“We have patients who need care, and if they miss their appointment, it might be six months before they could get another one,” Dixit said.

Using a combination of the UMMC2U app and Jabber, plus, in the case of diabetes patients, cloud-based monitoring of patients’ blood glucose levels and insulin pumps, pediatric endocrinologists are making sure their patients stay healthy.

In adult dermatology, hundreds of live telehealth patient visits have been provided since March 19, said Dr. Robert Brodell, professor and chair of dermatology.

“The good news is that 90 percent of patients issues can be handled by teledermatology during this crisis,” Brodell said, “with about 10 percent triaged to the office for a biopsy or other testing in urgent and emergent situations or scheduled for a follow-up visit after we anticipate COVID-19 has abated. We are triaging patients into the office who have lesions that appear to be malignant melanoma or other urgent skin conditions.”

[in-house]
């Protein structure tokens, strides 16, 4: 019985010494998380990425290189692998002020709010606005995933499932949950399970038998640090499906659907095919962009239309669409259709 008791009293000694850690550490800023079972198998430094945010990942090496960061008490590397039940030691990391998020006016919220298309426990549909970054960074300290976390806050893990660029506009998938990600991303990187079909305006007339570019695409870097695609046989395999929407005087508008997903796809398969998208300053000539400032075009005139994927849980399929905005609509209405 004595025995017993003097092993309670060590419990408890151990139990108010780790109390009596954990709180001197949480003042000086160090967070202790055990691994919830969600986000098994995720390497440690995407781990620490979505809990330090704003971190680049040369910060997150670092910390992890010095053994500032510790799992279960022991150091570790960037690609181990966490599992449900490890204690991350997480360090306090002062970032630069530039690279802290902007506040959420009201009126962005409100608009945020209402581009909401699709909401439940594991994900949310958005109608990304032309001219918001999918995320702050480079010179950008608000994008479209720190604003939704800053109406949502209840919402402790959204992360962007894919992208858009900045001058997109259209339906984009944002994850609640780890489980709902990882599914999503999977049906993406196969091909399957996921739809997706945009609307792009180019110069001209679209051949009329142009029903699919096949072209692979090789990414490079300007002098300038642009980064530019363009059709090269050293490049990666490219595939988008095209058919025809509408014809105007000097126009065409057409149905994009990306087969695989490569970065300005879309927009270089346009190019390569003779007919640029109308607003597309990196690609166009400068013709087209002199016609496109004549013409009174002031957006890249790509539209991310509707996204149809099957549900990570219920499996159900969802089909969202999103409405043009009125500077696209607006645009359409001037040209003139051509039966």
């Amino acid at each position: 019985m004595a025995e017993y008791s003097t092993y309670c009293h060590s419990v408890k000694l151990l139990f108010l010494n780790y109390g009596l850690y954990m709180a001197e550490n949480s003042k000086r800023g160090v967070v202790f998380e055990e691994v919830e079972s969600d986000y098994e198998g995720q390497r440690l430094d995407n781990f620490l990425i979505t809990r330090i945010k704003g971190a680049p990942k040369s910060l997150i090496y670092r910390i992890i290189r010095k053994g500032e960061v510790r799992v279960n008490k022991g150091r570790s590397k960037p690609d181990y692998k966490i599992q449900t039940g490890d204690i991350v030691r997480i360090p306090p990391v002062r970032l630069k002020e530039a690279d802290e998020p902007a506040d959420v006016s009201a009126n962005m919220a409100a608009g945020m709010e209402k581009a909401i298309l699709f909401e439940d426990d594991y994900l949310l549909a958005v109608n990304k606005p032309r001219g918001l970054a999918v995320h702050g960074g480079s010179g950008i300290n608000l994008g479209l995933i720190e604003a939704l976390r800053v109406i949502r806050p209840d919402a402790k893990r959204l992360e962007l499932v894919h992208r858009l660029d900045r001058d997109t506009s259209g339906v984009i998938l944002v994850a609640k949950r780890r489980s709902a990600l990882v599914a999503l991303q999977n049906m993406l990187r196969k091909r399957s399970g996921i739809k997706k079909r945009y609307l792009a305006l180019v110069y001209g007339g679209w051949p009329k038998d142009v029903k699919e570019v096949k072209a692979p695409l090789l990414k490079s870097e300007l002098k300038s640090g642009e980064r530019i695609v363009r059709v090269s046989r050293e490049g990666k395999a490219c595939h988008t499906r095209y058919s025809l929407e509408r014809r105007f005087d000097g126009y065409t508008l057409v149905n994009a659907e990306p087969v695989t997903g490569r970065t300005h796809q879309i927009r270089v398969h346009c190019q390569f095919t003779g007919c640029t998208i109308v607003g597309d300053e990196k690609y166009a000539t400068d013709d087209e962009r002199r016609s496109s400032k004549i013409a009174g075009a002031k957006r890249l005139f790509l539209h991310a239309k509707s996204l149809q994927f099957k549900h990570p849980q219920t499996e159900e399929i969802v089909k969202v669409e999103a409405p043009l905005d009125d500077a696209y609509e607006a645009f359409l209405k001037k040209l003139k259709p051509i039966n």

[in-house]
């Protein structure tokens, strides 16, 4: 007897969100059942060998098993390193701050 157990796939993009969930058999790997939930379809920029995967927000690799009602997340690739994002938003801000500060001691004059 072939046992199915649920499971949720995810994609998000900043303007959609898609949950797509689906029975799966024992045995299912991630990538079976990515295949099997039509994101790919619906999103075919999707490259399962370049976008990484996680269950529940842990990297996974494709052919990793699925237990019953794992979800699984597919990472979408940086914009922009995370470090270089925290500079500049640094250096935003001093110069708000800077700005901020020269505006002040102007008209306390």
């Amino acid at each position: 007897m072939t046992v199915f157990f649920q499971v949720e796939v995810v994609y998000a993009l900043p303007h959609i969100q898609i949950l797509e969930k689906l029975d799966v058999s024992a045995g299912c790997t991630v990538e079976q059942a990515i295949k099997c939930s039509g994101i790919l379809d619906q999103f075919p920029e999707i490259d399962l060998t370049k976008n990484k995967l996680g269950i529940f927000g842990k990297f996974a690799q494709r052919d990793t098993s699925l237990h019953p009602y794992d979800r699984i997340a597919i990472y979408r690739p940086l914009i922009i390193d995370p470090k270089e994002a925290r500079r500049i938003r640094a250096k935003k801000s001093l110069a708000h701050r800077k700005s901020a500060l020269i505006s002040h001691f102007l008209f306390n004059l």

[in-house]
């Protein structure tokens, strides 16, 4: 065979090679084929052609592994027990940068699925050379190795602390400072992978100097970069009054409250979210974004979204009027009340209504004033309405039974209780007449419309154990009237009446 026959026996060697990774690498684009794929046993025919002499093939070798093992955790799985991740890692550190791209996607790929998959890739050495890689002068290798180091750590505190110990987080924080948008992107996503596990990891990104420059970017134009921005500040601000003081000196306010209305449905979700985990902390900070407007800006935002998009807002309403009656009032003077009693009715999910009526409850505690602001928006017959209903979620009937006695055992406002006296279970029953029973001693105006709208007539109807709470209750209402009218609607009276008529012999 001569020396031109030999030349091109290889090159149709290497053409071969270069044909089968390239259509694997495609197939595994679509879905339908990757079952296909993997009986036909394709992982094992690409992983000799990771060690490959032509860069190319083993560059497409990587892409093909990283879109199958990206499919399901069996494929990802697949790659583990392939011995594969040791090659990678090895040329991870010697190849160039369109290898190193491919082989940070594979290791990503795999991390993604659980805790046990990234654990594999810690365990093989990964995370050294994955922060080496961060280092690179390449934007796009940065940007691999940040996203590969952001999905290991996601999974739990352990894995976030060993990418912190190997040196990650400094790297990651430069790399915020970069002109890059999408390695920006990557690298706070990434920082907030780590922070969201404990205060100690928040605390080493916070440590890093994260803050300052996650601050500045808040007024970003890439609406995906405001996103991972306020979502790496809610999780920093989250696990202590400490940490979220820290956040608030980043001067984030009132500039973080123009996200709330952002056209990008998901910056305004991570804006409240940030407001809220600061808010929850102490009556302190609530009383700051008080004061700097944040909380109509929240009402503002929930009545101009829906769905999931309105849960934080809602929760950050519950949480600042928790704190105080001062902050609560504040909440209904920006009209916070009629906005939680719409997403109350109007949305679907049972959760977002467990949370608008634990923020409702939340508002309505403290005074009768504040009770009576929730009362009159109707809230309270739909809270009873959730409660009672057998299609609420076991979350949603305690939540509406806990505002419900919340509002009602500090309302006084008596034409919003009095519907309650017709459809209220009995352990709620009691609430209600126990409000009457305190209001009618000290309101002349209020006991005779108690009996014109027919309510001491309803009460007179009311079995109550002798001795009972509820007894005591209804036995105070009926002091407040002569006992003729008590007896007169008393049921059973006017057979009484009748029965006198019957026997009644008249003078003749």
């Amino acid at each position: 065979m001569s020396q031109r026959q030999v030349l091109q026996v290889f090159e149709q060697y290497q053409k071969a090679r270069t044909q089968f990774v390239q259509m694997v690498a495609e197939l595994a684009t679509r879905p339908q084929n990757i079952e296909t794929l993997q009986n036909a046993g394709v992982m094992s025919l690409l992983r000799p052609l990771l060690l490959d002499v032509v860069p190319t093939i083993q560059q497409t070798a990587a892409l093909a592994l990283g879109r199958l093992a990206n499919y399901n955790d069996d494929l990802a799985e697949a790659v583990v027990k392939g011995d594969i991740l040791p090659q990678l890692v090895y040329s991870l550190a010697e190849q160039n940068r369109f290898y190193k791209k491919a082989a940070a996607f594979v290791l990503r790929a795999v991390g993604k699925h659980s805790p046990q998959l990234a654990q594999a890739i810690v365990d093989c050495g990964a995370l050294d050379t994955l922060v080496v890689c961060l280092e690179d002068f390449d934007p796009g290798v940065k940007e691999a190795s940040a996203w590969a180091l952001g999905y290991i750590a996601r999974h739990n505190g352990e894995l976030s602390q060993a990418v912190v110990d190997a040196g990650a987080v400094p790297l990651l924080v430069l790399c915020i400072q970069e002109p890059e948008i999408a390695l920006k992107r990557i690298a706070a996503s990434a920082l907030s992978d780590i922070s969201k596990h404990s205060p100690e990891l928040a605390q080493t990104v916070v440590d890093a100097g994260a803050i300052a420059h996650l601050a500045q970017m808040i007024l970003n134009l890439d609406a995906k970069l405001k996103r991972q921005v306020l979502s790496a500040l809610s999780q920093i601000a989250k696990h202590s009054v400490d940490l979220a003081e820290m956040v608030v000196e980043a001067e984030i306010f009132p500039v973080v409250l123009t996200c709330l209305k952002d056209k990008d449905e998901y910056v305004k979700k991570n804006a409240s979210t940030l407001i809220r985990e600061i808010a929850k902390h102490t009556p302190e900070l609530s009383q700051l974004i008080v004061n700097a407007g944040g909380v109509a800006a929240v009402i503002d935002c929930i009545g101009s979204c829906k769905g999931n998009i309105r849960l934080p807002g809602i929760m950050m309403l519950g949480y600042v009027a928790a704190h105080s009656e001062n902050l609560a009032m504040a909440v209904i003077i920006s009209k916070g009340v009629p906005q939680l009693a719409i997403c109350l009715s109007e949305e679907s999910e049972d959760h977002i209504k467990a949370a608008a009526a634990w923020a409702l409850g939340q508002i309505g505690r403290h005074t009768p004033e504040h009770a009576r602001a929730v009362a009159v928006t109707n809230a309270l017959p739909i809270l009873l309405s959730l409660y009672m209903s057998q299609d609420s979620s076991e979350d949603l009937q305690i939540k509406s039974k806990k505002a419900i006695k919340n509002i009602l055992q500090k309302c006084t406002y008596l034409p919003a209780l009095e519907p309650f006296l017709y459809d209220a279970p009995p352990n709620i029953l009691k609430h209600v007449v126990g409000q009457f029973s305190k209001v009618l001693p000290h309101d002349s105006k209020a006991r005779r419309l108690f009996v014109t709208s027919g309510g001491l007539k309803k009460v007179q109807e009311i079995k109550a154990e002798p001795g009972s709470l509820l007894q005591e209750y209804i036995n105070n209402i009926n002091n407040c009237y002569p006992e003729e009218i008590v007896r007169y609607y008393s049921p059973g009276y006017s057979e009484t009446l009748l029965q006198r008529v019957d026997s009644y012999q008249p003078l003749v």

Dermatology Resident Dr. Mark Braswell sets up his telehealth equipment in preparatoin for patient videoconferencing.
Dr. Mark Braswell, a UMMC dermatology resident, sets up his telehealth equipment in preparation for patient videoconferencing.

Dermatologists are also seeing hospital inpatients through telehealth “to minimize the number of physicians on floors,” Brodell said. “We do go to floors to see patients whose images from the teledermatology suggest they need a biopsy or other tests.”

For clinical staff dealing with COVID-19 directly, telehealth cameras in COVID-19 patients’ intensive care rooms enables a care team to be virtually in the room while limiting use of personal protective equipment, or PPE. Cameras are being set up in the Emergency Department for the same purpose.